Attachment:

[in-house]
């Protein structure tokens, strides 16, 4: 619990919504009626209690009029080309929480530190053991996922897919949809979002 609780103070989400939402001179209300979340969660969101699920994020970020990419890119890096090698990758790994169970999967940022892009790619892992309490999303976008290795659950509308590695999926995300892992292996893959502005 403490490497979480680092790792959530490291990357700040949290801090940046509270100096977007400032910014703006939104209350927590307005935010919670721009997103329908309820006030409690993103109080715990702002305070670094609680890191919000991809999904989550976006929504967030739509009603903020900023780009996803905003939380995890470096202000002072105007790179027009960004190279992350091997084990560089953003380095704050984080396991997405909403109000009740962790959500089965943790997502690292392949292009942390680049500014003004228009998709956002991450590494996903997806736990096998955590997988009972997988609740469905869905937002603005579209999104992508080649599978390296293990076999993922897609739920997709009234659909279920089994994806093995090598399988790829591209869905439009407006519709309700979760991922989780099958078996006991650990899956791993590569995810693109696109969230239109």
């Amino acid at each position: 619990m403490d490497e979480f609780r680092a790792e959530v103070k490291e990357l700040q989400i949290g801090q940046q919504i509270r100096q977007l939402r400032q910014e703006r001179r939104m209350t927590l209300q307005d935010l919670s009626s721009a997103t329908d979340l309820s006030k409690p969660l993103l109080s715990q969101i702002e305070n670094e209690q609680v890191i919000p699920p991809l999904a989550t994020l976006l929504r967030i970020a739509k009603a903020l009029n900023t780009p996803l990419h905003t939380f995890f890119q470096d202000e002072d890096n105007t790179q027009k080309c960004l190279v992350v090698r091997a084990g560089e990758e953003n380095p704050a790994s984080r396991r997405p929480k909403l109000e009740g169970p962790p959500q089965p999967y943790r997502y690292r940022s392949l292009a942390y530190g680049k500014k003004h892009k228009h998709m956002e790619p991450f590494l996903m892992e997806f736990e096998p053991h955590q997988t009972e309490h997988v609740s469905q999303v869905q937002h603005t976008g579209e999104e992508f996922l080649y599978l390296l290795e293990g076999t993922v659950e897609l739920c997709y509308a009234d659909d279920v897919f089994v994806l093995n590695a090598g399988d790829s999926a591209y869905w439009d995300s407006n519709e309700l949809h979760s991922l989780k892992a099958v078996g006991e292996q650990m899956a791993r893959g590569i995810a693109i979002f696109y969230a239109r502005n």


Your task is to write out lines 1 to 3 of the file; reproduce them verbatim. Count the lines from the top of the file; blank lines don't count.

[in-house]
């Protein structure tokens, strides 16, 4: 619990919504009626209690009029080309929480530190053991996922897919949809979002 609780103070989400939402001179209300979340969660969101699920994020970020990419890119890096090698990758790994169970999967940022892009790619892992309490999303976008290795659950509308590695999926995300892992292996893959502005 403490490497979480680092790792959530490291990357700040949290801090940046509270100096977007400032910014703006939104209350927590307005935010919670721009997103329908309820006030409690993103109080715990702002305070670094609680890191919000991809999904989550976006929504967030739509009603903020900023780009996803905003939380995890470096202000002072105007790179027009960004190279992350091997084990560089953003380095704050984080396991997405909403109000009740962790959500089965943790997502690292392949292009942390680049500014003004228009998709956002991450590494996903997806736990096998955590997988009972997988609740469905869905937002603005579209999104992508080649599978390296293990076999993922897609739920997709009234659909279920089994994806093995090598399988790829591209869905439009407006519709309700979760991922989780099958078996006991650990899956791993590569995810693109696109969230239109």
């Amino acid at each position: 619990m403490d490497e979480f609780r680092a790792e959530v103070k490291e990357l700040q989400i949290g801090q940046q919504i509270r100096q977007l939402r400032q910014e703006r001179r939104m209350t927590l209300q307005d935010l919670s009626s721009a997103t329908d979340l309820s006030k409690p969660l993103l109080s715990q969101i702002e305070n670094e209690q609680v890191i919000p699920p991809l999904a989550t994020l976006l929504r967030i970020a739509k009603a903020l009029n900023t780009p996803l990419h905003t939380f995890f890119q470096d202000e002072d890096n105007t790179q027009k080309c960004l190279v992350v090698r091997a084990g560089e990758e953003n380095p704050a790994s984080r396991r997405p929480k909403l109000e009740g169970p962790p959500q089965p999967y943790r997502y690292r940022s392949l292009a942390y530190g680049k500014k003004h892009k228009h998709m956002e790619p991450f590494l996903m892992e997806f736990e096998p053991h955590q997988t009972e309490h997988v609740s469905q999303v869905q937002h603005t976008g579209e999104e992508f996922l080649y599978l390296l290795e293990g076999t993922v659950e897609l739920c997709y509308a009234d659909d279920v897919f089994v994806l093995n590695a090598g399988d790829s999926a591209y869905w439009d995300s407006n519709e309700l949809h979760s991922l989780k892992a099958v078996g006991e292996q650990m899956a791993r893959g590569i995810a693109i979002f696109y969230a239109r502005n």